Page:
Preserving the ‘University beneath the University’: The bricks, foundations and artifacts from buildings past
While walking around the UND campus, whether it’s one person out for leisurely stroll or a group of students scurrying between classes, few probably realize they’re treading just above the vestiges of a University that no longer exists.
In the past five years when UND began tearing down older buildings, constructing new ones and renovating others, as well as improving underground infrastructure, remnants and artifacts from the university during the late 1800s and early 1900s have been unearthed.
“Things come up as we start to dig underground on these older areas of campus,” said Brian Larson, UND’s director of construction management. “The last few years, we’ve been working on areas of campus that have been undisturbed for decades. It’s a really cool opportunity to look back in time.”
The discoveries range from the foundations and basements of buildings dating back to just after UND’s founding in 1883 to artifacts that include a section rail track for coal transport, bricks fused together, shards of pottery dredged up from the English Coulee and a buried outdoor kiln.
Working with Larson to preserve and document these finds are Darin Buri, facility and geology library manager at the College of Engineering & Mines, and Mike Bibow, assistant operations manager with AE2S engineering and environmental services in Grand Forks.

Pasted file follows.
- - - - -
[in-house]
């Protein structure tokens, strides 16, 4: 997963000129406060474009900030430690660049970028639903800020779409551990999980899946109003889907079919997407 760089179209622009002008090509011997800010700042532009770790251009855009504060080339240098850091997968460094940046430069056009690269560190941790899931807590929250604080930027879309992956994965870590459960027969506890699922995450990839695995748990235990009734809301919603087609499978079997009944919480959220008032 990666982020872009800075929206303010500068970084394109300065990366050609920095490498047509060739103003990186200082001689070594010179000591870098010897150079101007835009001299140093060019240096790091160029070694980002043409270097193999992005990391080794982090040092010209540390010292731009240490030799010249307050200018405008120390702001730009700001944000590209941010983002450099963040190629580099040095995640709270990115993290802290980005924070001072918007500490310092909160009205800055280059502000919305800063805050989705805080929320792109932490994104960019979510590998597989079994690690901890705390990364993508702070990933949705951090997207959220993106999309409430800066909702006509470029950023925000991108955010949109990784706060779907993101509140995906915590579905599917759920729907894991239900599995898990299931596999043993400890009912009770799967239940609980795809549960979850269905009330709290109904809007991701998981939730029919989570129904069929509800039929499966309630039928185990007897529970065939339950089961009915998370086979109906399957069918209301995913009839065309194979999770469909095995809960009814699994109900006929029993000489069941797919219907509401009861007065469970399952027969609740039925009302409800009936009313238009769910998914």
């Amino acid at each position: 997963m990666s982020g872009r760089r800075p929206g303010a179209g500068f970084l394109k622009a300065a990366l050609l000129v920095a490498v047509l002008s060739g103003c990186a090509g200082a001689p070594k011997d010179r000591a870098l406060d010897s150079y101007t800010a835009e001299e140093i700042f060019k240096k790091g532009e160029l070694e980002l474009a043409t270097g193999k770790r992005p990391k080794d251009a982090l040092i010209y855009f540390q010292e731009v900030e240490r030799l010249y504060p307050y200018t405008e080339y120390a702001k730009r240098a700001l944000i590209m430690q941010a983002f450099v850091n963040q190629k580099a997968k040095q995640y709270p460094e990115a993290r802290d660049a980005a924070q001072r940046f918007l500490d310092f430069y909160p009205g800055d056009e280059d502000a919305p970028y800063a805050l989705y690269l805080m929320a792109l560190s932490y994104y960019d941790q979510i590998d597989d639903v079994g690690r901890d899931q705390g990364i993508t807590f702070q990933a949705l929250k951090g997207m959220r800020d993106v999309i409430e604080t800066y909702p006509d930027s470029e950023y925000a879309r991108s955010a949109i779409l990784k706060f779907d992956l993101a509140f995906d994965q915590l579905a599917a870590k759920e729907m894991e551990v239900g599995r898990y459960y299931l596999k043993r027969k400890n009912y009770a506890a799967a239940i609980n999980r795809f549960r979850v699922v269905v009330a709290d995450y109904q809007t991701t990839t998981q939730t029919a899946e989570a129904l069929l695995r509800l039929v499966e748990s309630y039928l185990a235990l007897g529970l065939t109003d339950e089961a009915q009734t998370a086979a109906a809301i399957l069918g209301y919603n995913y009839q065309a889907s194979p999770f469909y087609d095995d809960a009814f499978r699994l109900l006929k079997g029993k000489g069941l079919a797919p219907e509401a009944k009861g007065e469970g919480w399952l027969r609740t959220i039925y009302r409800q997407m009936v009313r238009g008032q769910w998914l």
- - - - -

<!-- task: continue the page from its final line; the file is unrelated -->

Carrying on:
Preserving the past
Buri has made it his mission to collect remnants and examples of activities from the long-gone buildings, storing the artifacts in the geology library in Leonard Hall. Some of his discoveries serve to confirm what’s known – but perhaps forgotten – and others remain shrouded in mystery.
“It has given us a real window into the past,” Buri noted. “Even though we’re renewing the campus, we’re able to actually stand on the old floors of old buildings. It’s really cool to be able to do that.”
For example, during the summer while excavating on the south side of Chester Fritz Library, construction workers encountered the buried foundation of Woodworth Hall, a large three-story building constructed in 1910 that burned down in 1949. Buri and Bibow went into the trenches to collect samples of bricks from the foundation.